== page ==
I am not the child’s guardian. Can I still have contact with the child?

Most of the time an agreement or order for contact is not needed. Under the law, contact is the time a person who is not guardian spends with the children under an agreement or order.

A parent who is not a guardian may have contact with the child. Grandparents, step-parents and others who are important to the child may also have contact with the child. Contact is a formal arrangement set up through an agreement or a court order.

A person who has contact with the child does not have parental responsibilities and can’t make major decisions about the child’s life.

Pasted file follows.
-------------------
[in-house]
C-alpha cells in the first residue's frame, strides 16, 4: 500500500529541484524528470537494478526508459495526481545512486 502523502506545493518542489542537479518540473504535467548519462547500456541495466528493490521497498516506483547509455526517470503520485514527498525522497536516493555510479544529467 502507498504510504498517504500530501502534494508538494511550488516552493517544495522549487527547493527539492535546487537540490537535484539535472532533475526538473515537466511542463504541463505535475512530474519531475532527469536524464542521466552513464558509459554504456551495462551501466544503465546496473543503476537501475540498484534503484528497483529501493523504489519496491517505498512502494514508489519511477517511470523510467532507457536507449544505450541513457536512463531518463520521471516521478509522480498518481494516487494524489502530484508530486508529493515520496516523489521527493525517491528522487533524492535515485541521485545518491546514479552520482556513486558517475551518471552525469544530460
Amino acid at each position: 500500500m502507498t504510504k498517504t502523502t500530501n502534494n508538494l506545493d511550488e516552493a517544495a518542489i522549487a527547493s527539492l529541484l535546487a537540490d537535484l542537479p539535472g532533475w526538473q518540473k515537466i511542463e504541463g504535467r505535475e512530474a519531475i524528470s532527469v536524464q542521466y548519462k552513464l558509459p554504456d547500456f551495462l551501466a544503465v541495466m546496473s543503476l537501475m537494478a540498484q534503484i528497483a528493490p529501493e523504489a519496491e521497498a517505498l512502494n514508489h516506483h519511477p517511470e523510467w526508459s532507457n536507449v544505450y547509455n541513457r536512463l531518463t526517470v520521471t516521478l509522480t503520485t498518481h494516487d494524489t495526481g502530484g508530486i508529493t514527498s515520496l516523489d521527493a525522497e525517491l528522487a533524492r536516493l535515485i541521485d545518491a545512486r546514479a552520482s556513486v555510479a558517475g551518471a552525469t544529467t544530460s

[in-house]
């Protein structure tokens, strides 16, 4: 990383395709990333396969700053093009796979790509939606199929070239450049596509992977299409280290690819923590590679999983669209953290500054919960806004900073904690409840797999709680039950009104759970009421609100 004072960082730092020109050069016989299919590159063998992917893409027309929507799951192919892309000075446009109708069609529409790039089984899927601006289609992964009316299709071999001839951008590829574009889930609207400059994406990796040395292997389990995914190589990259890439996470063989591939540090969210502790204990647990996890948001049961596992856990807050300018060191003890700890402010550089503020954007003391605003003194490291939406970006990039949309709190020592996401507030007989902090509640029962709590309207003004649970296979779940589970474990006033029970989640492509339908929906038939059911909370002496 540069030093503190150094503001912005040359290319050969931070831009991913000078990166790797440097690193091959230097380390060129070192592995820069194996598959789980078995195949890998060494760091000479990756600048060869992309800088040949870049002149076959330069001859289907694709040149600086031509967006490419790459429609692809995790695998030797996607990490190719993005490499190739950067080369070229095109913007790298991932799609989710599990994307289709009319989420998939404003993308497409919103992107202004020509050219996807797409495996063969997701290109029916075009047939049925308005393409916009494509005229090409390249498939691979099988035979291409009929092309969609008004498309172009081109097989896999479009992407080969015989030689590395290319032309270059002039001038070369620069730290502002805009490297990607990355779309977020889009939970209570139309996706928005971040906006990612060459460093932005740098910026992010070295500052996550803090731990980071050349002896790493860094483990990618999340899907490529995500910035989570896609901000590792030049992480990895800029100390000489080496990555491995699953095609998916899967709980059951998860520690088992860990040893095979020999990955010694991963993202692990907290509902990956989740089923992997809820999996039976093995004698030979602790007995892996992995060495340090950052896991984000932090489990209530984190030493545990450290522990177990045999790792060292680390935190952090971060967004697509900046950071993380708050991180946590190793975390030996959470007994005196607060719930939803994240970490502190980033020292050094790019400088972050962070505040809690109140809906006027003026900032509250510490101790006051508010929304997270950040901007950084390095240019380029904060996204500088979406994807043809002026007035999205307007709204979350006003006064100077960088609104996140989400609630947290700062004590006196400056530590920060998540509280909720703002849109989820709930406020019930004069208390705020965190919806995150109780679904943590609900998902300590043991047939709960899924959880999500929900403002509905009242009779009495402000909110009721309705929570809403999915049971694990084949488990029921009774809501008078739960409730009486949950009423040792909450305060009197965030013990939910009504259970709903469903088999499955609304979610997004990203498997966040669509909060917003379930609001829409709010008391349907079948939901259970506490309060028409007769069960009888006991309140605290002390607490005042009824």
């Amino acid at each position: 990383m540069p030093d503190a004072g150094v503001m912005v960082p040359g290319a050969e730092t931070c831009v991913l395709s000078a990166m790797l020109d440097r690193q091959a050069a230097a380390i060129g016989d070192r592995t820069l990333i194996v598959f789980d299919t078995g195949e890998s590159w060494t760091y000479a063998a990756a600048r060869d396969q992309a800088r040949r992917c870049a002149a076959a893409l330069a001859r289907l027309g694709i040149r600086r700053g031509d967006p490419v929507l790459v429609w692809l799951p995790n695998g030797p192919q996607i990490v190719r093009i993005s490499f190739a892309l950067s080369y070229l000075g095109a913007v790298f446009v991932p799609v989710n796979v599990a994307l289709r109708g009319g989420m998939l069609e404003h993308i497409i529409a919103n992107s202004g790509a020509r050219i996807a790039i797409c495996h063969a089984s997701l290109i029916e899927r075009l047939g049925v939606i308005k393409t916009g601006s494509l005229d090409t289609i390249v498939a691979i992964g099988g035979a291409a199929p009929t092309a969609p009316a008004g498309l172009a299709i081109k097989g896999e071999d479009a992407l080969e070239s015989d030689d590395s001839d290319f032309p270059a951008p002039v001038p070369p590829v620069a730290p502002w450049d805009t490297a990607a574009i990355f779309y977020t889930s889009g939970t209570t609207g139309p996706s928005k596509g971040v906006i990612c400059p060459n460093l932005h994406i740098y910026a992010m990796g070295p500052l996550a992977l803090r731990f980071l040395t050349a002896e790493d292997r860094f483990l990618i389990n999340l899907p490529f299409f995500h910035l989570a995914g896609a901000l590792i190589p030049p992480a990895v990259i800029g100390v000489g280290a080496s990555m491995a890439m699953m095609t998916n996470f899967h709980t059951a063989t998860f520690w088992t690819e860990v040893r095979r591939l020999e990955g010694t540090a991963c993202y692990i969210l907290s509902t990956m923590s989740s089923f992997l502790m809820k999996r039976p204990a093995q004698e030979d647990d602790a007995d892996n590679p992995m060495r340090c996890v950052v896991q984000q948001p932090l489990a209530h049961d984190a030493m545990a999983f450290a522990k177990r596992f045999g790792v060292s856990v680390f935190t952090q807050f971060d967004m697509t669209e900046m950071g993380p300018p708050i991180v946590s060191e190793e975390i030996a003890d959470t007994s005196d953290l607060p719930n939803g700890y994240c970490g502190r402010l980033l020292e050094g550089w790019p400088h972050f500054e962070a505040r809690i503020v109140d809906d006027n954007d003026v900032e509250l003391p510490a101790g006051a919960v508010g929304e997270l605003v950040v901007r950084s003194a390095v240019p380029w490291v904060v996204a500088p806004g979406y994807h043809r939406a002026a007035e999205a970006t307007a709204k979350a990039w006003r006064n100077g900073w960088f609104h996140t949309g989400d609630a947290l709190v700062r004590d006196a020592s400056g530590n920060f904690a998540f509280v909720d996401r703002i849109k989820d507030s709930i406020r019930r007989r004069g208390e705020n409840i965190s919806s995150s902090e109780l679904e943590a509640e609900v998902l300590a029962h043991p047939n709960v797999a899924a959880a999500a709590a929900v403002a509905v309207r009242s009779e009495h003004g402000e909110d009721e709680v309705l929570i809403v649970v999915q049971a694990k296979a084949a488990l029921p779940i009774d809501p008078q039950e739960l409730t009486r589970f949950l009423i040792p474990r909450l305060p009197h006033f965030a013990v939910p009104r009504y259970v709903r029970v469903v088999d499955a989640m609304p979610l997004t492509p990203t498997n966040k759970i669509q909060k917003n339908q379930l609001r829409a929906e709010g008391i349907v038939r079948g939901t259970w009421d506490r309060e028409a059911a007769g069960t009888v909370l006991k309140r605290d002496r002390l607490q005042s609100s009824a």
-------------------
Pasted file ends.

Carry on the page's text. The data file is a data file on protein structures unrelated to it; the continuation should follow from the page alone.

Children often have important relationships with people other than their parents, including grandparents, relatives, and others close to the child. Usually these relationships are facilitated by the parents or guardians.

But if an agreement is not possible, the person who believes he or she should have contact with the child may apply for a court order. The judge will make a decision about contact with the child based only on the best interests of the child.

In some cases, there may be conditions on contact, such as having someone else supervise visits with the child.

For more information, please see the fact sheets Parenting Apart and Spending Time With a Child If You’re Not a Guardian: Contact by the Legal Services Society.